A toothache that may be worsened by hot or cold which may keep you awake at night or may hurt even when you are not eating or drinking.
A tooth that hurts when you are chewing or biting.
A tooth that may not be sensitive to temperature, but that aches or throbs spontaneously.
Root canal therapy is a procedure that becomes necessary when an infection or inflammation develops in the pulp of the tooth. This infection or inflammation is often related to deep dental cavities, cracks or fractures in the tooth surface and history of or recent trauma to the tooth.
Each tooth has a varying number of canals that contain the pulp tissue. The pulp tissue consists of nerve cells, blood supply and connective tissue that when infected or inflamed can cause severe pain. Often times, the pain may subside, however, without treatment, the infection remains and may cause a dental abscess. A dental abscess is a potentially dangerous infection that may lead to complications in other parts of the body.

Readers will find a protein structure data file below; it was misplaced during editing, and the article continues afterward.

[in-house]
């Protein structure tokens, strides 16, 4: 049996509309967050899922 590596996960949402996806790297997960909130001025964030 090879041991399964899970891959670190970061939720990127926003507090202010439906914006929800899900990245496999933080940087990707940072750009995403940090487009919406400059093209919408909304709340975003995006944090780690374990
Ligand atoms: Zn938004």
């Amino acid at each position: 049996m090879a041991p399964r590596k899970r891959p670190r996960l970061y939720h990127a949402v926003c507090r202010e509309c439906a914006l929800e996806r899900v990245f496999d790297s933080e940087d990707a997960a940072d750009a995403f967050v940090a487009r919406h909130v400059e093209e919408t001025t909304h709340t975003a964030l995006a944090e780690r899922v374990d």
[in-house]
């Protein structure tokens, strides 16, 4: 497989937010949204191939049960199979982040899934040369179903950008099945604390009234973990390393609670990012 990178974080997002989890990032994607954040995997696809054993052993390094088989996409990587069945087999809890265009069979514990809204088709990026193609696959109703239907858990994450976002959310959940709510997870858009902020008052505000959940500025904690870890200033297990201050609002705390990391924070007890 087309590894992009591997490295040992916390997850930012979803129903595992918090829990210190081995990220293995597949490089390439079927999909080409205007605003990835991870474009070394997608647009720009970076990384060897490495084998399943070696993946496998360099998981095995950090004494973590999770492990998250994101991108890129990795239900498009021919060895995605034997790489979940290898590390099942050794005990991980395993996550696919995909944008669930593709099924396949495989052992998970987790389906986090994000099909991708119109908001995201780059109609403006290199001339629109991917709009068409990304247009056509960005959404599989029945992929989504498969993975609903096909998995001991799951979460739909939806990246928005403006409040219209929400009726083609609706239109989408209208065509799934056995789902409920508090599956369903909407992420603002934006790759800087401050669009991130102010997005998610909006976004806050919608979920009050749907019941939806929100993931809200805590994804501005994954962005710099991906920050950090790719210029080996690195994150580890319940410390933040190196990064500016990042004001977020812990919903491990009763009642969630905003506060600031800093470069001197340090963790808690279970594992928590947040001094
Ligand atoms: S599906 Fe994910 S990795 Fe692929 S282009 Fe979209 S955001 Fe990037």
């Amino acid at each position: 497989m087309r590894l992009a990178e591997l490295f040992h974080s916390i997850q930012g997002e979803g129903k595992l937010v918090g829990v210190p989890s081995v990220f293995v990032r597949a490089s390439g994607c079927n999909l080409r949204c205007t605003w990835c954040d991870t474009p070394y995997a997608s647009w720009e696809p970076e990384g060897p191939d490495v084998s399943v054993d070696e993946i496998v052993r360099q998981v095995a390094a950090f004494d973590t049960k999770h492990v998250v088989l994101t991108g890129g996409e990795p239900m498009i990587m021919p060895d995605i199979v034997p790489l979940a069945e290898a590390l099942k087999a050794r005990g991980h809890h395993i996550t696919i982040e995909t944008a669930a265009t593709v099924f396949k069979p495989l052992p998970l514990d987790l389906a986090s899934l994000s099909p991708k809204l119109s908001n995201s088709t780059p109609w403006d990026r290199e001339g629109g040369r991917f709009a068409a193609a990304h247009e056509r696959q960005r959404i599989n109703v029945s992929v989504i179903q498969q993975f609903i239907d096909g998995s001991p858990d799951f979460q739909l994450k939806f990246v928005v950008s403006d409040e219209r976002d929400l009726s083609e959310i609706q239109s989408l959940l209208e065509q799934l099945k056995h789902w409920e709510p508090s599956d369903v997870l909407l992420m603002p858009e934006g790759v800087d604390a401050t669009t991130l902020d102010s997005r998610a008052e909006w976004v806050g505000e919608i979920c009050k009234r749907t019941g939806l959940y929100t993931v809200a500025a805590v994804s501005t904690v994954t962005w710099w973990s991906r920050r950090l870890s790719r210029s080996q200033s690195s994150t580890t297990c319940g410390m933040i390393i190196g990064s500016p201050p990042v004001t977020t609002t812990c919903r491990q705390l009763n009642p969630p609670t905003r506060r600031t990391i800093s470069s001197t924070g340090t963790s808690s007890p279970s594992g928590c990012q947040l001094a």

Root canal therapy allows you to save or a keep a tooth by removing the diseased pulp tissue and sealing the area to prevent reinfection. The procedure is effective in preventing loss of a tooth that otherwise may need to be removed or extracted. A natural tooth treated with a root canal helps to avoid the complications and problems that often occur when a tooth is removed. Including shifting or drifting of teeth, loss of bone and need for implant or bridge placement.
Root canal therapy usually involves 1 or 2 visits.
Initially, a small opening is made in the surface of the affected tooth to allow access to the pulp chamber and root canal spaces. Diseased tissue is removed and the inner chamber and canals are cleaned, shaped and disinfected. Finally, the canal and chamber are filled and sealed with an elastic material and medication in order to prevent reinfection. The small opening on the surface of the tooth is then filled temporarily until a permanent seal can be achieved with a crown.
Most patients experience very little pain during or after the procedure and the end result is a tooth free from infection that can last almost as long as the original tooth.